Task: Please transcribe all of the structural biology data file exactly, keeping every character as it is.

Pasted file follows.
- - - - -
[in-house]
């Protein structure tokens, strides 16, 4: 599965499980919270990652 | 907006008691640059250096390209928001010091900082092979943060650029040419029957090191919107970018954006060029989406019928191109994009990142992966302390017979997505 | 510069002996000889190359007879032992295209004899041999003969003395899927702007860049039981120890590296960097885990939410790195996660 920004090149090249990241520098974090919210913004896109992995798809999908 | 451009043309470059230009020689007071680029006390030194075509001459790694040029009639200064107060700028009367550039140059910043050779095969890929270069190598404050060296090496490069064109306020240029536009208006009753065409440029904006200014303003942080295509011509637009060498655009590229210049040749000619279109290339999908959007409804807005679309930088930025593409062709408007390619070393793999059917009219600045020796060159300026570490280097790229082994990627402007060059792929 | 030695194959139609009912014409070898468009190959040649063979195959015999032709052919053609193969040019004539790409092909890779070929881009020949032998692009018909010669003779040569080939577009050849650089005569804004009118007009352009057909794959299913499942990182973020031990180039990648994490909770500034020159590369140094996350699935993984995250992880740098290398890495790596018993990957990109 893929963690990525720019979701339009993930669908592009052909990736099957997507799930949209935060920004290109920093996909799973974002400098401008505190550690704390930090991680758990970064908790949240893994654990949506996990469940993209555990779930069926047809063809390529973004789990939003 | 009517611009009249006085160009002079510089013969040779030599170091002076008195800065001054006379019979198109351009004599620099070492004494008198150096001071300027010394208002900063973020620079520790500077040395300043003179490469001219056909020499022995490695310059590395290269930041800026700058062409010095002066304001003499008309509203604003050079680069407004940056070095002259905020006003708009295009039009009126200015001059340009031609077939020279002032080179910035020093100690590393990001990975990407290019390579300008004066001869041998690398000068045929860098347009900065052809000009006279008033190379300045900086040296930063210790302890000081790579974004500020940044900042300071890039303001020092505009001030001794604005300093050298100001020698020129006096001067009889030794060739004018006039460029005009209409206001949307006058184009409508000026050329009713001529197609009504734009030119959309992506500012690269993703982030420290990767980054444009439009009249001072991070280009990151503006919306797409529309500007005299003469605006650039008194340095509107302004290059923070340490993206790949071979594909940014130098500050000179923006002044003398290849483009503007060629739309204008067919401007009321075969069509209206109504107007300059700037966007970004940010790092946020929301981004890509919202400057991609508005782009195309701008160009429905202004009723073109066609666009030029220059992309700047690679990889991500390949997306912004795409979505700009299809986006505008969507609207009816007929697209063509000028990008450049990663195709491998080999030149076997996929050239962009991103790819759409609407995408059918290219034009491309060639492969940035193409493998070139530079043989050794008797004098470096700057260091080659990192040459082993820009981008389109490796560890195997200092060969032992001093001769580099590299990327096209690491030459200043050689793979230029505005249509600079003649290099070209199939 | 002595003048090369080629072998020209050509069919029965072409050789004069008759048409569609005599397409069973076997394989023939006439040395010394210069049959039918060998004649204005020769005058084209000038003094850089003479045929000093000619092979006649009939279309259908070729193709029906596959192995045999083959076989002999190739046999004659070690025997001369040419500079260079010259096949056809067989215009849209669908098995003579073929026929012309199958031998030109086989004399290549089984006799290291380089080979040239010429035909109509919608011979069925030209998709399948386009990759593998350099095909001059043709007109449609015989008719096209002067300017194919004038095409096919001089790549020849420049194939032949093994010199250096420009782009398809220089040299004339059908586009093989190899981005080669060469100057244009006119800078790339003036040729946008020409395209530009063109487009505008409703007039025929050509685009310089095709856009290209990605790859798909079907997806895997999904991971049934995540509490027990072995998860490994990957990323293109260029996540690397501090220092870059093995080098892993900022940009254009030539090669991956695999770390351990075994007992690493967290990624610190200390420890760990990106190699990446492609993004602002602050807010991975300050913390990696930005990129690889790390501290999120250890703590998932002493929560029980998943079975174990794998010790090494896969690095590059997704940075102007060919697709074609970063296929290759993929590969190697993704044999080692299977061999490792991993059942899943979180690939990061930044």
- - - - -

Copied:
[in-house]
């Protein structure tokens, strides 16, 4: 599965499980919270990652 | 907006008691640059250096390209928001010091900082092979943060650029040419029957090191919107970018954006060029989406019928191109994009990142992966302390017979997505 | 510069002996000889190359007879032992295209004899041999003969003395899927702007860049039981120890590296960097885990939410790195996660 920004090149090249990241520098974090919210913004896109992995798809999908 | 451009043309470059230009020689007071680029006390030194075509001459790694040029009639200064107060700028009367550039140059910043050779095969890929270069190598404050060296090496490069064109306020240029536009208006009753065409440029904006200014303003942080295509011509637009060498655009590229210049040749000619279109290339999908959007409804807005679309930088930025593409062709408007390619070393793999059917009219600045020796060159300026570490280097790229082994990627402007060059792929 | 030695194959139609009912014409070898468009190959040649063979195959015999032709052919053609193969040019004539790409092909890779070929881009020949032998692009018909010669003779040569080939577009050849650089005569804004009118007009352009057909794959299913499942990182973020031990180039990648994490909770500034020159590369140094996350699935993984995250992880740098290398890495790596018993990957990109 893929963690990525720019979701339009993930669908592009052909990736099957997507799930949209935060920004290109920093996909799973974002400098401008505190550690704390930090991680758990970064908790949240893994654990949506996990469940993209555990779930069926047809063809390529973004789990939003 | 009517611009009249006085160009002079510089013969040779030599170091002076008195800065001054006379019979198109351009004599620099070492004494008198150096001071300027010394208002900063973020620079520790500077040395300043003179490469001219056909020499022995490695310059590395290269930041800026700058062409010095002066304001003499008309509203604003050079680069407004940056070095002259905020006003708009295009039009009126200015001059340009031609077939020279002032080179910035020093100690590393990001990975990407290019390579300008004066001869041998690398000068045929860098347009900065052809000009006279008033190379300045900086040296930063210790302890000081790579974004500020940044900042300071890039303001020092505009001030001794604005300093050298100001020698020129006096001067009889030794060739004018006039460029005009209409206001949307006058184009409508000026050329009713001529197609009504734009030119959309992506500012690269993703982030420290990767980054444009439009009249001072991070280009990151503006919306797409529309500007005299003469605006650039008194340095509107302004290059923070340490993206790949071979594909940014130098500050000179923006002044003398290849483009503007060629739309204008067919401007009321075969069509209206109504107007300059700037966007970004940010790092946020929301981004890509919202400057991609508005782009195309701008160009429905202004009723073109066609666009030029220059992309700047690679990889991500390949997306912004795409979505700009299809986006505008969507609207009816007929697209063509000028990008450049990663195709491998080999030149076997996929050239962009991103790819759409609407995408059918290219034009491309060639492969940035193409493998070139530079043989050794008797004098470096700057260091080659990192040459082993820009981008389109490796560890195997200092060969032992001093001769580099590299990327096209690491030459200043050689793979230029505005249509600079003649290099070209199939 | 002595003048090369080629072998020209050509069919029965072409050789004069008759048409569609005599397409069973076997394989023939006439040395010394210069049959039918060998004649204005020769005058084209000038003094850089003479045929000093000619092979006649009939279309259908070729193709029906596959192995045999083959076989002999190739046999004659070690025997001369040419500079260079010259096949056809067989215009849209669908098995003579073929026929012309199958031998030109086989004399290549089984006799290291380089080979040239010429035909109509919608011979069925030209998709399948386009990759593998350099095909001059043709007109449609015989008719096209002067300017194919004038095409096919001089790549020849420049194939032949093994010199250096420009782009398809220089040299004339059908586009093989190899981005080669060469100057244009006119800078790339003036040729946008020409395209530009063109487009505008409703007039025929050509685009310089095709856009290209990605790859798909079907997806895997999904991971049934995540509490027990072995998860490994990957990323293109260029996540690397501090220092870059093995080098892993900022940009254009030539090669991956695999770390351990075994007992690493967290990624610190200390420890760990990106190699990446492609993004602002602050807010991975300050913390990696930005990129690889790390501290999120250890703590998932002493929560029980998943079975174990794998010790090494896969690095590059997704940075102007060919697709074609970063296929290759993929590969190697993704044999080692299977061999490792991993059942899943979180690939990061930044």